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Revealed social preference for ecosystem services using the eco-price

Elliott T. Campbell

Ecosystem Services, 2018, vol. 30, issue PB, 267-275

Abstract: Ecosystem services have predominately been valued from the perspective of individual preference, where the willingness to pay of an individual is measured either directly or indirectly. However, when one observes where money is spent on increasing ecosystem services, preserving them, compensating for their loss, or replacing lost services it is almost always through collective action of governments, corporations, or non-governmental organizations. This work suggests that revealed social preference is the most appropriate economic perspective for institutions to use in analyzing the value of ecosystem services, particularly when the scale of inference is large, the decisions to be made are multiple, or the final use of the ecosystem service is uncertain. The eco-price collates instances where society has paid for an increase in ecosystem services, to avoid their loss or restore damages, in the form of $ paid per biophysical unit of ecosystem service. Eco-prices are categorized by type of biophysical work done (i.e. water, carbon, nutrients, soil, and biodiversity). Applying the categorical eco-prices to biophysical ecosystem services flows for average forest and freshwater wetland conditions in Maryland yields an estimate of the annual ecosystem service benefit of $5,767 per hectare of forest and $9,693 per hectare of freshwater wetlands.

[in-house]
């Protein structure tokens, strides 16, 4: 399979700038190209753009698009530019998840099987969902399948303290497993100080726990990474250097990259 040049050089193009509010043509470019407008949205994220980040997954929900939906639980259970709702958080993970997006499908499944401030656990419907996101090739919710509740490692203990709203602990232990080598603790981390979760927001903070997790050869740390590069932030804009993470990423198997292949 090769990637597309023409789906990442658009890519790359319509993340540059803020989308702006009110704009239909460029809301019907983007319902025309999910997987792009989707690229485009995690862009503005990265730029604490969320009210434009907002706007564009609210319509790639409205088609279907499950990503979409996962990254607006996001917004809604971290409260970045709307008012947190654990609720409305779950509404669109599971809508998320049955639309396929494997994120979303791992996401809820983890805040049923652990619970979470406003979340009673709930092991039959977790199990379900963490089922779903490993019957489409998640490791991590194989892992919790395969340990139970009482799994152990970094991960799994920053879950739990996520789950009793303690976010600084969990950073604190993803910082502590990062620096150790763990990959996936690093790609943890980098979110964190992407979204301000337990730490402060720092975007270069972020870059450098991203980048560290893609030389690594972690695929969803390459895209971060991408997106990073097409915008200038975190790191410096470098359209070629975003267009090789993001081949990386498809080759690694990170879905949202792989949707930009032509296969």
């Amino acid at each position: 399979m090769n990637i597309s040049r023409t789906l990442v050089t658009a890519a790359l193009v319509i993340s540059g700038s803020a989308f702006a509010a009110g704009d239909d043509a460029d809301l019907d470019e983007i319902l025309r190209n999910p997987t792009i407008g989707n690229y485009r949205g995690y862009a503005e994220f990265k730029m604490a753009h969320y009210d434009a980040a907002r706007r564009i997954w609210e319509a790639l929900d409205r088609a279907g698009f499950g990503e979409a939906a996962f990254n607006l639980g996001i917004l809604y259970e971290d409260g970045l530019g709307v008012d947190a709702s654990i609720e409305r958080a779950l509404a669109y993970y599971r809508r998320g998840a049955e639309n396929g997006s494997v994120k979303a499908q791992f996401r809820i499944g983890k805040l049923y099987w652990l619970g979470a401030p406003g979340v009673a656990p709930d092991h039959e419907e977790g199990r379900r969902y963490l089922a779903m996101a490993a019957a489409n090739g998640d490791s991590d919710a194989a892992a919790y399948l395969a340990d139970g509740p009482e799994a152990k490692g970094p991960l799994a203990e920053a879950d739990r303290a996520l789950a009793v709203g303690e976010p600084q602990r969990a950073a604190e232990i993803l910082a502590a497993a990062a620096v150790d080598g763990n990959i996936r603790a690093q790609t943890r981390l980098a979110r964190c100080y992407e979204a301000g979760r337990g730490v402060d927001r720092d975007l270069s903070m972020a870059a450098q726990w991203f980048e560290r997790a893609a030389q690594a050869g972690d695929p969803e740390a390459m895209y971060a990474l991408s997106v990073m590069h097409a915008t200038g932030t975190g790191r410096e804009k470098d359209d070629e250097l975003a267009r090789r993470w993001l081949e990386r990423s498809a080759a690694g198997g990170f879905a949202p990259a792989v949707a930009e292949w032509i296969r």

Keywords: Ecosystem services; Social preference; Ecological valuation; Eco-price (search for similar items in EconPapers)
Date: 2018
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Handle: RePEc:eee:ecoser:v:30:y:2018:i:pb:p:267-275